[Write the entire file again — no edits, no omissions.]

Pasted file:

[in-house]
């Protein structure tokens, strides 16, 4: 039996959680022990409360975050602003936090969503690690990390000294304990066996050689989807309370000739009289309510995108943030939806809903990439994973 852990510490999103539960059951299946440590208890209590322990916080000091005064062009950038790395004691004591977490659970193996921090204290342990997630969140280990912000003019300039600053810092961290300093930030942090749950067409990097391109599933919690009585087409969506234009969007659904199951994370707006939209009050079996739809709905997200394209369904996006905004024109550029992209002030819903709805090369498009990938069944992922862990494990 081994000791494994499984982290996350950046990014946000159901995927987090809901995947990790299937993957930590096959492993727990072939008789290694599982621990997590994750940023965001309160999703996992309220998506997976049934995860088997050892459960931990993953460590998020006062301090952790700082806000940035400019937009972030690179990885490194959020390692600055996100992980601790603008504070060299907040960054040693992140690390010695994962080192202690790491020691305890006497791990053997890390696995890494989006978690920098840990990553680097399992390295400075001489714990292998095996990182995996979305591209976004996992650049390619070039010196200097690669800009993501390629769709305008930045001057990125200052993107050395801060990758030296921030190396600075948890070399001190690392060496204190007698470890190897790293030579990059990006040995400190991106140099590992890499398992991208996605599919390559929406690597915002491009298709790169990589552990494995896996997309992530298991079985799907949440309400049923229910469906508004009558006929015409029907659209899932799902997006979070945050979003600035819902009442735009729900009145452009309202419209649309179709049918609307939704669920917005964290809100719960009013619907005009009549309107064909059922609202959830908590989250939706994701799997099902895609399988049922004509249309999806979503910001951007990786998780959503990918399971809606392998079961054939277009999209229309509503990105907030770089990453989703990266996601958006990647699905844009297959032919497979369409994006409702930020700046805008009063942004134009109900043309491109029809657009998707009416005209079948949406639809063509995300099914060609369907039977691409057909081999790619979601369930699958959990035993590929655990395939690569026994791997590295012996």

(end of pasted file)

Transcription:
[in-house]
């Protein structure tokens, strides 16, 4: 039996959680022990409360975050602003936090969503690690990390000294304990066996050689989807309370000739009289309510995108943030939806809903990439994973 852990510490999103539960059951299946440590208890209590322990916080000091005064062009950038790395004691004591977490659970193996921090204290342990997630969140280990912000003019300039600053810092961290300093930030942090749950067409990097391109599933919690009585087409969506234009969007659904199951994370707006939209009050079996739809709905997200394209369904996006905004024109550029992209002030819903709805090369498009990938069944992922862990494990 081994000791494994499984982290996350950046990014946000159901995927987090809901995947990790299937993957930590096959492993727990072939008789290694599982621990997590994750940023965001309160999703996992309220998506997976049934995860088997050892459960931990993953460590998020006062301090952790700082806000940035400019937009972030690179990885490194959020390692600055996100992980601790603008504070060299907040960054040693992140690390010695994962080192202690790491020691305890006497791990053997890390696995890494989006978690920098840990990553680097399992390295400075001489714990292998095996990182995996979305591209976004996992650049390619070039010196200097690669800009993501390629769709305008930045001057990125200052993107050395801060990758030296921030190396600075948890070399001190690392060496204190007698470890190897790293030579990059990006040995400190991106140099590992890499398992991208996605599919390559929406690597915002491009298709790169990589552990494995896996997309992530298991079985799907949440309400049923229910469906508004009558006929015409029907659209899932799902997006979070945050979003600035819902009442735009729900009145452009309202419209649309179709049918609307939704669920917005964290809100719960009013619907005009009549309107064909059922609202959830908590989250939706994701799997099902895609399988049922004509249309999806979503910001951007990786998780959503990918399971809606392998079961054939277009999209229309509503990105907030770089990453989703990266996601958006990647699905844009297959032919497979369409994006409702930020700046805008009063942004134009109900043309491109029809657009998707009416005209079948949406639809063509995300099914060609369907039977691409057909081999790619979601369930699958959990035993590929655990395939690569026994791997590295012996």